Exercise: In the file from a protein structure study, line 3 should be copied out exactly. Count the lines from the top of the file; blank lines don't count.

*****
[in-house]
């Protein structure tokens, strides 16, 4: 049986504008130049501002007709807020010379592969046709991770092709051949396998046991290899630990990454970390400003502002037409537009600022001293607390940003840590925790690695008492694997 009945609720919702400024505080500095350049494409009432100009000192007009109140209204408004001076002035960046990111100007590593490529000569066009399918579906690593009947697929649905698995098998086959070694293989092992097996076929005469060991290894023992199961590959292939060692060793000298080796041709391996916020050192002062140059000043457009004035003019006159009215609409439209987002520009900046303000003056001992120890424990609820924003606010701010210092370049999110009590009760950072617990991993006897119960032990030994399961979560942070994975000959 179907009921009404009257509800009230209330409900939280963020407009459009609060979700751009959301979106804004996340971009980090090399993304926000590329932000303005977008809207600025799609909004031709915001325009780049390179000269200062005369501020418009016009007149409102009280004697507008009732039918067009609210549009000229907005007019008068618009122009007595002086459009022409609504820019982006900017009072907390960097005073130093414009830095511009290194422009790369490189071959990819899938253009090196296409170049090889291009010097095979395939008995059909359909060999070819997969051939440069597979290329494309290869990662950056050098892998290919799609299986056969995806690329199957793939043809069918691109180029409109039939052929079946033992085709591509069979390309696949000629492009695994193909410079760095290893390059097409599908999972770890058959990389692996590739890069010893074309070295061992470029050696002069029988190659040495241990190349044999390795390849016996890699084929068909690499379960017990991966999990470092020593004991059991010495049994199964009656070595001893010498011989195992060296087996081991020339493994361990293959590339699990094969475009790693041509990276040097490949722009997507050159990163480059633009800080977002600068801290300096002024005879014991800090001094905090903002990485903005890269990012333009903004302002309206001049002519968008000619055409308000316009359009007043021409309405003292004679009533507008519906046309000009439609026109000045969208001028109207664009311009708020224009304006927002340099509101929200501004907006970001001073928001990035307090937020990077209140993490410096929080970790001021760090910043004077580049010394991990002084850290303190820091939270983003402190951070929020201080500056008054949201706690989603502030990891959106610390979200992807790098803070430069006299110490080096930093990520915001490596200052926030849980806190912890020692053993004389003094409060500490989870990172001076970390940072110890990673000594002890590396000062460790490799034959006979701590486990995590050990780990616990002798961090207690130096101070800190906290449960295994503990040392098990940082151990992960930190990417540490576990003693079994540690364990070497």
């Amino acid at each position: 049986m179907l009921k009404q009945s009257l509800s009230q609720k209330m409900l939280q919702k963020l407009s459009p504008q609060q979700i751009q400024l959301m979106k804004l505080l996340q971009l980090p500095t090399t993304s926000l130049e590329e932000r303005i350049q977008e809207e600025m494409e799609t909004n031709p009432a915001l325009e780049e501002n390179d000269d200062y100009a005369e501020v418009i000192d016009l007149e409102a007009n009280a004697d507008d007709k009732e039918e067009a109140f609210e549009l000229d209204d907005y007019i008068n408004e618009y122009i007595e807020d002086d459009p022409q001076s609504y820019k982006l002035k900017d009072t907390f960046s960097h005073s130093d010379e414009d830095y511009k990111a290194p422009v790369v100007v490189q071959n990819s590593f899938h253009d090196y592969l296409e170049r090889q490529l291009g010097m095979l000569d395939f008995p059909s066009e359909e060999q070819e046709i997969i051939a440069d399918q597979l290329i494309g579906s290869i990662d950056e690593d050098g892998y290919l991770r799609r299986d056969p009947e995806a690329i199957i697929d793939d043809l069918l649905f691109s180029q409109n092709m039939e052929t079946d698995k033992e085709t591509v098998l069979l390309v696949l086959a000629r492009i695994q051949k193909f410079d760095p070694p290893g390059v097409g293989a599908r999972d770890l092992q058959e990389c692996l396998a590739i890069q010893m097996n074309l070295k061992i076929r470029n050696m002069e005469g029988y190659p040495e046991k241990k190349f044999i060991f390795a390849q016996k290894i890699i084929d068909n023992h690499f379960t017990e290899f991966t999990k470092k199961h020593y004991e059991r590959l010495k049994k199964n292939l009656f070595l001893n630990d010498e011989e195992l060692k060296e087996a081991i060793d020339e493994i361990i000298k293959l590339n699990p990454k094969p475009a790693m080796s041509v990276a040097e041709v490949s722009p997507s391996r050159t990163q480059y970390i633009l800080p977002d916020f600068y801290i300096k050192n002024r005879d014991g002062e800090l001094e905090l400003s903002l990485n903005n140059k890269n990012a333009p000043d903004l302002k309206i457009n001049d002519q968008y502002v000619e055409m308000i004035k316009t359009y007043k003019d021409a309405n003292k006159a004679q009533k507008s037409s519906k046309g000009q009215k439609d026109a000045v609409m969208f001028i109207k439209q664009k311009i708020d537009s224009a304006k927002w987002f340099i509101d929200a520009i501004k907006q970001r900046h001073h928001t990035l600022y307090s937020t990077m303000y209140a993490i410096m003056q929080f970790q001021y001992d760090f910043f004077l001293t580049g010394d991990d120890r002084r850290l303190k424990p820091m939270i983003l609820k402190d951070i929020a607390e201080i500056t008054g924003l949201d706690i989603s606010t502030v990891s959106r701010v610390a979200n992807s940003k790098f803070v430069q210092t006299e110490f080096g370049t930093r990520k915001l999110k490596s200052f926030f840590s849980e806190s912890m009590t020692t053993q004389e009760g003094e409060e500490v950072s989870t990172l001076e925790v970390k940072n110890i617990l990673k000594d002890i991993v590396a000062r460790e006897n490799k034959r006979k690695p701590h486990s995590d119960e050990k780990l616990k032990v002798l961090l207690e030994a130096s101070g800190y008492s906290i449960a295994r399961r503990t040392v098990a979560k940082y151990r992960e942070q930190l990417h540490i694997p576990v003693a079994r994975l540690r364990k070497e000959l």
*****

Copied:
């Amino acid at each position: 049986m179907l009921k009404q009945s009257l509800s009230q609720k209330m409900l939280q919702k963020l407009s459009p504008q609060q979700i751009q400024l959301m979106k804004l505080l996340q971009l980090p500095t090399t993304s926000l130049e590329e932000r303005i350049q977008e809207e600025m494409e799609t909004n031709p009432a915001l325009e780049e501002n390179d000269d200062y100009a005369e501020v418009i000192d016009l007149e409102a007009n009280a004697d507008d007709k009732e039918e067009a109140f609210e549009l000229d209204d907005y007019i008068n408004e618009y122009i007595e807020d002086d459009p022409q001076s609504y820019k982006l002035k900017d009072t907390f960046s960097h005073s130093d010379e414009d830095y511009k990111a290194p422009v790369v100007v490189q071959n990819s590593f899938h253009d090196y592969l296409e170049r090889q490529l291009g010097m095979l000569d395939f008995p059909s066009e359909e060999q070819e046709i997969i051939a440069d399918q597979l290329i494309g579906s290869i990662d950056e690593d050098g892998y290919l991770r799609r299986d056969p009947e995806a690329i199957i697929d793939d043809l069918l649905f691109s180029q409109n092709m039939e052929t079946d698995k033992e085709t591509v098998l069979l390309v696949l086959a000629r492009i695994q051949k193909f410079d760095p070694p290893g390059v097409g293989a599908r999972d770890l092992q058959e990389c692996l396998a590739i890069q010893m097996n074309l070295k061992i076929r470029n050696m002069e005469g029988y190659p040495e046991k241990k190349f044999i060991f390795a390849q016996k290894i890699i084929d068909n023992h690499f379960t017990e290899f991966t999990k470092k199961h020593y004991e059991r590959l010495k049994k199964n292939l009656f070595l001893n630990d010498e011989e195992l060692k060296e087996a081991i060793d020339e493994i361990i000298k293959l590339n699990p990454k094969p475009a790693m080796s041509v990276a040097e041709v490949s722009p997507s391996r050159t990163q480059y970390i633009l800080p977002d916020f600068y801290i300096k050192n002024r005879d014991g002062e800090l001094e905090l400003s903002l990485n903005n140059k890269n990012a333009p000043d903004l302002k309206i457009n001049d002519q968008y502002v000619e055409m308000i004035k316009t359009y007043k003019d021409a309405n003292k006159a004679q009533k507008s037409s519906k046309g000009q009215k439609d026109a000045v609409m969208f001028i109207k439209q664009k311009i708020d537009s224009a304006k927002w987002f340099i509101d929200a520009i501004k907006q970001r900046h001073h928001t990035l600022y307090s937020t990077m303000y209140a993490i410096m003056q929080f970790q001021y001992d760090f910043f004077l001293t580049g010394d991990d120890r002084r850290l303190k424990p820091m939270i983003l609820k402190d951070i929020a607390e201080i500056t008054g924003l949201d706690i989603s606010t502030v990891s959106r701010v610390a979200n992807s940003k790098f803070v430069q210092t006299e110490f080096g370049t930093r990520k915001l999110k490596s200052f926030f840590s849980e806190s912890m009590t020692t053993q004389e009760g003094e409060e500490v950072s989870t990172l001076e925790v970390k940072n110890i617990l990673k000594d002890i991993v590396a000062r460790e006897n490799k034959r006979k690695p701590h486990s995590d119960e050990k780990l616990k032990v002798l961090l207690e030994a130096s101070g800190y008492s906290i449960a295994r399961r503990t040392v098990a979560k940082y151990r992960e942070q930190l990417h540490i694997p576990v003693a079994r994975l540690r364990k070497e000959l």